Brazilian stocks showed slight signs of recovery in extended hours trade Friday, hours after a new wave of political turmoil saw major indices post their worst day since the start of the 2008 global financial crisis.
The iShares MSCI Brazil Capped ETF (EWZ), a heavily traded U.S. exchange-traded fund that tracks Brazilian stocks, was up more than 4 percent Friday morning after plummeting 18 percent Thursday, a depreciation not seen since October 2008.
The ETF ultimately closed the day down 16.33 percent amid allegations that Brazilian President Michel Temer agreed to pay hush money to a witness in the country’s biggest-ever corruption probe.
Meanwhile, the iShares MSCI Emerging Markets ETF (EEM), which features a 7.65 percent exposure to Brazil, was seen higher by more than 1.3 percent Friday after closing the previous day down 1.66 percent.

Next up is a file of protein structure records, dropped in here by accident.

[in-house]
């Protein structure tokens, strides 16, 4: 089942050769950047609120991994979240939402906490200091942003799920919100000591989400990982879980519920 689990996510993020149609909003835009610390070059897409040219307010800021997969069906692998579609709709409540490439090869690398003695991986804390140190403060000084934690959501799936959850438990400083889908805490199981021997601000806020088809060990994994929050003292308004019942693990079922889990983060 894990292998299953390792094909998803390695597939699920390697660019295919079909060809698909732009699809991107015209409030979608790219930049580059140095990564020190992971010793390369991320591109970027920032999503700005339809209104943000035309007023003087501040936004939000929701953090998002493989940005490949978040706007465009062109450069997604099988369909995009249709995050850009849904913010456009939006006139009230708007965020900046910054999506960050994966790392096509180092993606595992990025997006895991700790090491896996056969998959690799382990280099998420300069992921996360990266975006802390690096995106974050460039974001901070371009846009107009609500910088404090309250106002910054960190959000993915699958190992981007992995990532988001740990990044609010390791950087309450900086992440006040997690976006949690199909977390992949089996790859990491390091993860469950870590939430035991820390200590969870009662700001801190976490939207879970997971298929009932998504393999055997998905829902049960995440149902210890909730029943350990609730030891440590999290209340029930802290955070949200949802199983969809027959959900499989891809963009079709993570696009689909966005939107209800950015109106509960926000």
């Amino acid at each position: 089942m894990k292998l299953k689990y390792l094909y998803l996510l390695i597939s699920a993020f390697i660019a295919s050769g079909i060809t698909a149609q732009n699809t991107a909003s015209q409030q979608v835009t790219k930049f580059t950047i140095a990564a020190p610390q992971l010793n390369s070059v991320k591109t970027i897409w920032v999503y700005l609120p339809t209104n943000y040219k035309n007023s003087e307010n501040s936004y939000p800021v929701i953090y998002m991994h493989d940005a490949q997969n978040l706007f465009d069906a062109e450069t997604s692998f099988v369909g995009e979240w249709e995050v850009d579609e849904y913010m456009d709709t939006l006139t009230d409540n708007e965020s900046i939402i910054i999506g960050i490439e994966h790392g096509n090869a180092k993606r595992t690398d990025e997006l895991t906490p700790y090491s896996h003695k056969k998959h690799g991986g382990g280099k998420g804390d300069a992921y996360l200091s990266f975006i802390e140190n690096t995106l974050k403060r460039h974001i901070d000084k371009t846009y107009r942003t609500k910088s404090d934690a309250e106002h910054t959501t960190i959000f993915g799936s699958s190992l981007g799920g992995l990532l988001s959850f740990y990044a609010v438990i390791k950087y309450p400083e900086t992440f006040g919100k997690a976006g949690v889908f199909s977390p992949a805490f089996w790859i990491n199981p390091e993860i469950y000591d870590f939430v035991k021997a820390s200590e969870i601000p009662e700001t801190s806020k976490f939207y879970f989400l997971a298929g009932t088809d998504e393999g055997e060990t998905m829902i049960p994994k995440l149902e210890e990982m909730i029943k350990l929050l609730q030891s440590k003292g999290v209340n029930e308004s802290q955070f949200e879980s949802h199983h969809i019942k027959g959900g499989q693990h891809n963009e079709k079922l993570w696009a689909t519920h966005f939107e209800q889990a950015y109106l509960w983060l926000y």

The uptick will provide slight relief to investors, who continue to battle against a tide of volatility within the embattled economy.
However, turmoil is par for the course in emerging markets.
The Brazil Bovespa index, which also logged its worst day since October 2008, fell 10 percent in Thursday trading and has suffered a tumultuous journey before now. Nevertheless, the Brazilian stock exchange has been on a largely upwards trajectory since early 2016 and is up almost 20 percent over the past decade.
So, just how concerned should investors be by the latest development to shake the Latin American powerhouse?